From 2001 until the Taliban returned to power in August 2021, Turkey had taken part in NATO-led forces in Afghanistan.
“Turkey took a very deliberate position in ensuring that Turkish forces were not involved in [active warfare or lethal force] against the Afghan population in any way whatsoever,” Coskun said. “That, I believe, is something that the current regime in Afghanistan, the Taliban, are also cognizant of.”
Turkey withdrew its troops from Afghanistan before the Taliban’s August 2021 deadline for foreign forces to leave the country.
According to Turkey’s Defense Ministry, one of the Turkish soldiers’ final assignments in Afghanistan was to provide “operational and force protection services” in Kabul at what was then known as the Hamid Karzai International Airport, since renamed the Kabul Airport.
Senior Turkish authorities have repeatedly shown interest in running the airport.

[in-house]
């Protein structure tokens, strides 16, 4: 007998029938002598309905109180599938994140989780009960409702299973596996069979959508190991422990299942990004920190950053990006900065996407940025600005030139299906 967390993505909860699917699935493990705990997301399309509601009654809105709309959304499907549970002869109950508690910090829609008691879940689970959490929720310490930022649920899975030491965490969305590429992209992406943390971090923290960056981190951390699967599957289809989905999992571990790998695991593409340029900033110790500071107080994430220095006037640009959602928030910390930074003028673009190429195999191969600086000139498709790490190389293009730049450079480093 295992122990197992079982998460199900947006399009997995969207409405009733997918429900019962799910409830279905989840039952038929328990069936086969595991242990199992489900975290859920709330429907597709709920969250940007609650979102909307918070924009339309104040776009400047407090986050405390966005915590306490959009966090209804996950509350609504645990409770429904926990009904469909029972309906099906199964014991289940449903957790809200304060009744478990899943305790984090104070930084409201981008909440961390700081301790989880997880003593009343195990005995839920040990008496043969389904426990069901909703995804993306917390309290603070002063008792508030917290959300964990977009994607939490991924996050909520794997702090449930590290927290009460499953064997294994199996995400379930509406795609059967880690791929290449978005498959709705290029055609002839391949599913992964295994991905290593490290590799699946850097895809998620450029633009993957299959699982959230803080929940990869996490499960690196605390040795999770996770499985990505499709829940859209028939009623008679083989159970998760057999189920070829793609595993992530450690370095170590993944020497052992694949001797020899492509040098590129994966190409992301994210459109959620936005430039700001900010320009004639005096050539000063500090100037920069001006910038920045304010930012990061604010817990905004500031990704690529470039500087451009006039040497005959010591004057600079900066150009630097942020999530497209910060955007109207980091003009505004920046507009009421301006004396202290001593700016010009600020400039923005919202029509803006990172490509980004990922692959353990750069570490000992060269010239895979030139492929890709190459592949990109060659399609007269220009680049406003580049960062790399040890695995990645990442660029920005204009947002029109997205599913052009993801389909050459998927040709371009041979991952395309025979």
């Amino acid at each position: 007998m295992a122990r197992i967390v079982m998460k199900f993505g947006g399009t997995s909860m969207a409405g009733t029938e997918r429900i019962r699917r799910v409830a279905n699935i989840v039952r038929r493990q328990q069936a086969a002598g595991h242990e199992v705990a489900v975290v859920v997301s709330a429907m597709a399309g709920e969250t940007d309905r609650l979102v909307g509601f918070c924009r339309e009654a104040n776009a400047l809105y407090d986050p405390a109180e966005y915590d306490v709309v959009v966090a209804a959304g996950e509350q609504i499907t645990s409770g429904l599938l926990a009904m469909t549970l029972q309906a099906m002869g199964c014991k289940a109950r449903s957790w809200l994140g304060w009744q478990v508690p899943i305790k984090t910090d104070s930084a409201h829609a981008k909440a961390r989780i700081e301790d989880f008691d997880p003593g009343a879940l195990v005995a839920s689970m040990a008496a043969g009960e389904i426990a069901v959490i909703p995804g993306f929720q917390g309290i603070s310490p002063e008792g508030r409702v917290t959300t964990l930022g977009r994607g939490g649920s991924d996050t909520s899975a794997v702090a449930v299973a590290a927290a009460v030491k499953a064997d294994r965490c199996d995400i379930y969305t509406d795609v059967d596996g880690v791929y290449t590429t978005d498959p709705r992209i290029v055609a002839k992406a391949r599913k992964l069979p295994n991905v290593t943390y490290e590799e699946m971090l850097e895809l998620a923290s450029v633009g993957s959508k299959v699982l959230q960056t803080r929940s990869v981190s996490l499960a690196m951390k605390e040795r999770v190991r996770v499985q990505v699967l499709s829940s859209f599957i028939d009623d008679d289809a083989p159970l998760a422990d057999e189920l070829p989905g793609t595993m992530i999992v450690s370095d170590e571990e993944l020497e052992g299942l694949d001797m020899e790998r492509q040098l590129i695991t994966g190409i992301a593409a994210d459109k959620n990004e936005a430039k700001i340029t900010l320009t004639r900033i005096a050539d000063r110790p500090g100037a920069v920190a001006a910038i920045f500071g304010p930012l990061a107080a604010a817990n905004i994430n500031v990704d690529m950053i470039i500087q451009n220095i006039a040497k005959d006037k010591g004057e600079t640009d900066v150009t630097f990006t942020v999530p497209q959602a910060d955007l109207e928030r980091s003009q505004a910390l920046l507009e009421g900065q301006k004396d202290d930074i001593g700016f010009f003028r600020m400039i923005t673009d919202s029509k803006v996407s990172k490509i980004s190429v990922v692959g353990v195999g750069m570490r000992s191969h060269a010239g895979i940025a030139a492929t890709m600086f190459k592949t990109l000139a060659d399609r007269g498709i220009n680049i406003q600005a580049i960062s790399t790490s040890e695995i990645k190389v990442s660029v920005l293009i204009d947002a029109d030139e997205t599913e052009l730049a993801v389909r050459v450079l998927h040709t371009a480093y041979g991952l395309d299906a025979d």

Last August, U.S. State Department spokesperson Ned Price said that “a secure, operational airport we feel is integral to our ability to have a functioning diplomatic presence on the ground. So, the safety, the security, the continuing operation of that airport — it is of high importance to us.”
“We are grateful that our Turkish partners have indicated a willingness to play a role in protecting that,” Price added.
Turkish President Recep Tayyip Erdogan said during a NATO summit in Madrid in June that Turkey had offered to operate the airport with Qatar and the United Arab Emirates but was awaiting the group’s response.